Brighton Chamber’s Construction Voice event attendees were treated to a sneak peek at the brand-new Projects space – so new, in fact, we were the first event to be held in the shiny building on Nile Street. Given the demand for Grade A office space in the city, it’s perhaps unsurprising that it’s being opened with 100% occupancy of its serviced offices. The event was well attended as always, by a mix of familiar and new faces representing the ‘who’s who’ of the county’s property and construction industry. Thanks went to sponsors Lewis & Co Planning, also one of the original founders of the event alongside Haydon Consulting, MGAC | RLF and Graves Jenkins. The theme of the event was to assess the impact of Article 4 Directions and the 35% housing uplift requirements in Brighton and Hove. To try to get more housing built in the UK, recent planning reform made it easier for developers to turn old buildings (often offices) into residential buildings without going through the usual planning permission requirements. Article 4 directions give local authorities the power to push back on this and protect certain buildings and in Brighton, much of the city centre’s office space has been protected under Article 4. The other important factor to note is that Brighton’s housing needs were recently raised due to a fall back on government set needs with a 35% uplift, along with many other cities around the country, taking our target from 660 a year to 2,300. Given that our city has only once met the 660 target in the last decade, to say this raised a few eyebrows would be an understatement. Ed Alison-Wright of Haydon Consulting chaired the panel including Liz Hobden, Head of Planning at Brighton & Hove City Council (BHCC), Peter Foster, Public Policy Editor at the Financial Times, Will Poole-Wilson, MD of Will & Partners and Kelvin MacDonald, Specialist Adviser for the current Select Committee Inquiries into planning post White Paper. Kelvin is also Chair of the Brighton Housing Trust and Senior Visiting Fellow, Dept. of Land Economy, University of Cambridge. Will kicked off proceedings by setting the scene that since the pandemic, the world has fractured. Working from home is not the norm in other countries like it has become in the UK. According to Will, there is no evidence to say that working from home is a good idea and until there’s evidence, we’re living in a weird paradigm of assumption that the 3:2 working week works – and given that we’re not asking the same of schools, we’re not teaching the future generation that this is the norm and the trend could well be reversed. Liz explained that in December 2020, the UK Government had 44,000 responses to its planning reform White Paper and many conservative districts were concerned about the number of homes they’d need to provide. The Government therefore came up with a way to deliver its target of 300,000 new homes a year and by increasing the housing targets of 20 cities by 35% - which included Brighton & Hove – to reduce the pressure on smaller towns. In the last four years, BHCC has permitted more than 1200 homes a year but these take a while to get through planning and, once consented, to actually get built. So whilst there are developments happening, we’ll never achieve this lofty target without a more realistic plan. In 2018, BHCC introduced Article 4 to protect office space in the city centre, to try to make sure we have a balanced and sustainable city with a strong economy. In 2013, Brighton lost a lot of affordable office space to permitted development – although this wasn’t Grade A by any means, this space could’ve supported more of the city’s SMEs. In August 2021, Class E buildings (often retail and leisure units) were granted permitted development rights to convert straight to residential use without planning permission, although there is a size limit of up to 1500sqm. Brighton is a highly constrained city so there’s a lot of pressure for non-residential space to be converted to homes. When asked ‘does the national housing target still exist’? Kelvin said it does but it could all change depending on who gets the PM job. Liz Truss has said she wants to abolish top-down Whitehall inspired targets, reduce red tape and introduce tax cuts. Michael Gove has said the Government will take steps to ensure the planning directive doesn’t impose housing targets on local communities that can’t be met. According to Peter, the manifesto housing targets were ‘back of a fag packet’ figures and, given that most cities vote Labour and most towns are Conservative, the 35% uplift reflected the political reality that for Tory politicians it is easier to build in urban rather than rural areas. Unfortunately, for some cities the targets are utterly unachievable. In Sheffield, for example, the Government’s own projections for population growth would have to increase significantly by 40% just to have enough people to house if the 35% increased housing target was met. The Tories are convinced that densifying cities is the way to go and as long as they are in charge, this situation is unlikely to change. What we may well be faced with, especially in a Rishi Sunak run country, while Liz Truss, who has a more supply-side approach might be more likely to look to build on green belt land. Will described his work with Tower Hamlets which, in the beginning, didn’t see Canary Wharf as a good thing until the local authority realised they could get more from business rates than they ever could from council tax from residents. With the projection that 50% of the world’s population will live in urban centres by 2050, it’s going to be all about placemaking – creating places for future generations to live, work and enjoy. According to Will, Brighton is often an immediate ‘pin in the map’ for corporates looking for bases outside London but we simply don’t have the square footage of Grade A space available so many of them choose Birmingham or Cambridge instead. In Brighton, the pressure for affordable housing is huge with 9,000 people on the waiting list. For hospitality consultant and local resident Bridget Baker, having 3,000 Airbnbs listed in the city was something she felt should be looked at with restrictions put in place, especially as many are apparently only let once a week. Liz explained that several council CEOs from around the country, including BHCC’s Geoff Raw, had written to the Government about this and a proposal is open regarding a registration system so local authorities can monitor the quality and number of short holiday lets. On the subject of affordable housing, Kelvin commented that the Government seems to think it can ‘build itself out’ of the situation but we’ll never be able to build enough housing to make house prices fall. Instead, other interventions need to be made such as restricting buy-to-let mortgages. Bringing the discussion to a close, Ed asked the panel for a short response to the question ‘do you believe Brighton and Hove’s housing target can be delivered?’:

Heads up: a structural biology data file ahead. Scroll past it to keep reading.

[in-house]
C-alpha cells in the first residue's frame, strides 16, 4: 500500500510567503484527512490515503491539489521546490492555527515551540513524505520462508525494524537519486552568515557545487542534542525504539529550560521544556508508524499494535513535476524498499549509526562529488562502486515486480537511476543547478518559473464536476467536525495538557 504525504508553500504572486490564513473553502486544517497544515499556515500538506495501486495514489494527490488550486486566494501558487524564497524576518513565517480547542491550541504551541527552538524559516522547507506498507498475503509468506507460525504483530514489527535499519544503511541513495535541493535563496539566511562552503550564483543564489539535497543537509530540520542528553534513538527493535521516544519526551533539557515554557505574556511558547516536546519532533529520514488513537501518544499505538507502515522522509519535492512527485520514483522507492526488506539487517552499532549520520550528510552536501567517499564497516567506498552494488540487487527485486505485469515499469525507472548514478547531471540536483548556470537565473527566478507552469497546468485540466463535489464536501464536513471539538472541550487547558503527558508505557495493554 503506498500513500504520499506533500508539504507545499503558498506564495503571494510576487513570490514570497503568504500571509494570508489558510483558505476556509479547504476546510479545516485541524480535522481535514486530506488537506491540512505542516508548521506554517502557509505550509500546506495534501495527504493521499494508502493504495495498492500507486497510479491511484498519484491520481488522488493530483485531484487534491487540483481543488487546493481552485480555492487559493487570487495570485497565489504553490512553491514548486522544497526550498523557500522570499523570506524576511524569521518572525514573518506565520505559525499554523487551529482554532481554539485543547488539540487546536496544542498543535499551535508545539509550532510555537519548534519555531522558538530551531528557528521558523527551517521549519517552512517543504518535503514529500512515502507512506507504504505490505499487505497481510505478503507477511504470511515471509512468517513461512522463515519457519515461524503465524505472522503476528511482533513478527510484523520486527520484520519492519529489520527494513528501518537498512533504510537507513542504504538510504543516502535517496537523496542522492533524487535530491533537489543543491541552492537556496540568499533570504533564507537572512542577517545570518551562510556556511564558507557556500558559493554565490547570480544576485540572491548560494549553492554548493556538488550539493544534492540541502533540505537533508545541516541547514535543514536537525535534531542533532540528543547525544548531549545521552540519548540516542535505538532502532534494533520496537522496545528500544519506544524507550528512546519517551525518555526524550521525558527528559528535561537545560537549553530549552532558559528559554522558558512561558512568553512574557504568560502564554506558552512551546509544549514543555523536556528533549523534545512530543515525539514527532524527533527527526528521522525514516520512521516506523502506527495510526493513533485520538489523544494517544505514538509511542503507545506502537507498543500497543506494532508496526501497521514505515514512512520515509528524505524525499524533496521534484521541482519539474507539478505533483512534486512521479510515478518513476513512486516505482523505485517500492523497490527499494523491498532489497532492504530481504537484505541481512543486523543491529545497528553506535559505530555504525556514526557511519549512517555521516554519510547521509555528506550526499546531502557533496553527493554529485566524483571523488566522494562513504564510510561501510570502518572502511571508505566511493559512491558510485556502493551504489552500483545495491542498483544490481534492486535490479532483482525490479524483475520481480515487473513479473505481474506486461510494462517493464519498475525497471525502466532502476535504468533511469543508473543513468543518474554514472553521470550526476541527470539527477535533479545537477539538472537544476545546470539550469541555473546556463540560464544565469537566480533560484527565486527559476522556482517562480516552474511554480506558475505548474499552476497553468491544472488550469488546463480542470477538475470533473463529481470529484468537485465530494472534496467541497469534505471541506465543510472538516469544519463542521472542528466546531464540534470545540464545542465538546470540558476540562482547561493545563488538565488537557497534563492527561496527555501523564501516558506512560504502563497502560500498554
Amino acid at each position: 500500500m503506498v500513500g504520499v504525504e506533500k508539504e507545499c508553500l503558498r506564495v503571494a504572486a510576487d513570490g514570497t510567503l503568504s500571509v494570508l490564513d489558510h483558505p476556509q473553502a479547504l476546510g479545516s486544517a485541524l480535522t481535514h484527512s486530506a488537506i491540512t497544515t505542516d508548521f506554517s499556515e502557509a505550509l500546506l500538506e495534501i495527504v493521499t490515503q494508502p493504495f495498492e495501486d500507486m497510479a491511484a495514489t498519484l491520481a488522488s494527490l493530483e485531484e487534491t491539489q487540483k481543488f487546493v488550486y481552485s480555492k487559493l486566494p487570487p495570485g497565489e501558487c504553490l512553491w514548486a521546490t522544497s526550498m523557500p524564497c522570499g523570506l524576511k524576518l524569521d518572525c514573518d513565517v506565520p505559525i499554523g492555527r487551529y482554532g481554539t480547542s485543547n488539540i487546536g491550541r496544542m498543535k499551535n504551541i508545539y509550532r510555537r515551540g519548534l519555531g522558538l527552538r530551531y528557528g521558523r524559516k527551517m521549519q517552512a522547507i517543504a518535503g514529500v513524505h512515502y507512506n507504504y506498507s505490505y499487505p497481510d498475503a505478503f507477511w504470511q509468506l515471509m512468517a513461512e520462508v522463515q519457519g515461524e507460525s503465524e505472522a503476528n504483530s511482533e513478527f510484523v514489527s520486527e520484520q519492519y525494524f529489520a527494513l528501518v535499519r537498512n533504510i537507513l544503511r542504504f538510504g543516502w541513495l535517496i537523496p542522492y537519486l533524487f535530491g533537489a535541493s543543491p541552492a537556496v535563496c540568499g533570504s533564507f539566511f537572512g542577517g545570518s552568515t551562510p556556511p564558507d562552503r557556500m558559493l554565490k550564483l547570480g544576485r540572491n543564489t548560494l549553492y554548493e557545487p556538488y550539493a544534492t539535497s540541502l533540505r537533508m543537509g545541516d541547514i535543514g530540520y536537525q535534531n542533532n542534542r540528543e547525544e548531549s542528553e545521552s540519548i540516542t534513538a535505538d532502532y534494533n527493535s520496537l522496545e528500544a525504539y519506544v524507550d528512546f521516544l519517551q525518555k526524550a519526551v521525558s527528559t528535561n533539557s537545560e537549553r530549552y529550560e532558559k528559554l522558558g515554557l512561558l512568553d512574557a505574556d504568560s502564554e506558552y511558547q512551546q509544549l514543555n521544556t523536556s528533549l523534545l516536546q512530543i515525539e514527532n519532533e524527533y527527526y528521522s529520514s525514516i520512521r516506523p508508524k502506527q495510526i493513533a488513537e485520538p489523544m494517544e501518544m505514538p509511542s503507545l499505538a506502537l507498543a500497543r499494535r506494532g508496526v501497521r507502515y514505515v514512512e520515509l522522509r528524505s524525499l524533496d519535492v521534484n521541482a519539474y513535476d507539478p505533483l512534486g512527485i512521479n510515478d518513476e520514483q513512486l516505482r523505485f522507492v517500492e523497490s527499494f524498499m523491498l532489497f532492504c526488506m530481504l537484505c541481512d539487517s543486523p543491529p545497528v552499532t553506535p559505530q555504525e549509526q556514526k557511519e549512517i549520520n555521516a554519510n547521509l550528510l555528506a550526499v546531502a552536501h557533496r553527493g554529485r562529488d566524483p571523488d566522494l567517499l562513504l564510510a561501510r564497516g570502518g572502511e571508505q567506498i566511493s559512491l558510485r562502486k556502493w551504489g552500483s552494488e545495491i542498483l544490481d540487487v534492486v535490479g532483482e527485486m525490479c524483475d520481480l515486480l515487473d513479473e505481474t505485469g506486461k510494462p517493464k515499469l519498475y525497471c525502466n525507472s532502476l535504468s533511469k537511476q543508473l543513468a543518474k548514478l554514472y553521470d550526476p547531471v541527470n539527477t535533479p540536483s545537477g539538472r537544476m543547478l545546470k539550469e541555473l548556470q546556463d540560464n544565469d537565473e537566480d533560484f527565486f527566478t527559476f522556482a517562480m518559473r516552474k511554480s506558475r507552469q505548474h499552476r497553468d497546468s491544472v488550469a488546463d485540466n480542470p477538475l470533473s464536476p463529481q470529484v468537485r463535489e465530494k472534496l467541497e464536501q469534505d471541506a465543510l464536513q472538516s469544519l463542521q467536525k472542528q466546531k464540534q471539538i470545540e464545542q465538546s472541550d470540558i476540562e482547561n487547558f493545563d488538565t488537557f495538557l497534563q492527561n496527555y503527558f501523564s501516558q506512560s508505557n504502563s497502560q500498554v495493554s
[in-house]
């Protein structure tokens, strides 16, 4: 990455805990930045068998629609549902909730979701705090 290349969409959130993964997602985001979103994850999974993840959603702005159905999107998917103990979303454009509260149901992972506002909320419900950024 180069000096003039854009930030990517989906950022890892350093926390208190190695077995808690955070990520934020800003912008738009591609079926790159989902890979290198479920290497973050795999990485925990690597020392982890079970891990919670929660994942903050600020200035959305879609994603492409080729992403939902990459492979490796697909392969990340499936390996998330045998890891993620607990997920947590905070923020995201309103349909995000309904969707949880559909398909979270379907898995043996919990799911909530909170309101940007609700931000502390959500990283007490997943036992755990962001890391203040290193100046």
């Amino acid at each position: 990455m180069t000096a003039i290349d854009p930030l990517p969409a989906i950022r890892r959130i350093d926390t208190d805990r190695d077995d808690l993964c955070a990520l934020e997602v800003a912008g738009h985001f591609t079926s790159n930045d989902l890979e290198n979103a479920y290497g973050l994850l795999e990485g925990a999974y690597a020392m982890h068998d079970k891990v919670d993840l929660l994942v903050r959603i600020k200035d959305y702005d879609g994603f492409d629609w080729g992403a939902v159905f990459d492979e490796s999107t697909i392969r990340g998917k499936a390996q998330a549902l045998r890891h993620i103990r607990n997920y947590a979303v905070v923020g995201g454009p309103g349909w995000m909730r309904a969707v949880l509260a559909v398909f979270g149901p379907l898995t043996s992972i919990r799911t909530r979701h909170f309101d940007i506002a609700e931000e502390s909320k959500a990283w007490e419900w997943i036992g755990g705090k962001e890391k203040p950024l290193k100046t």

Kelvin: no, the targets aren’t achievable.
Liz: in theory we could deliver the 660 home target but the recession, Brexit and Covid etc haven’t helped so our shortfall keeps getting rolled forward. The answer has to lie in a more strategic approach to housing across a number of authorities.
Peter: not achievable in the current political situation.
Will: we’ll struggle to achieve it, maybe we should create a competition to architects to come up with solutions?
Liz introduced Martyn Holmes who’d been recruited by BHCC to help unblock housing development to release around 1500 residential units and said he’d be in touch with the Construction Voice attendees to discuss possible solutions…watch this space.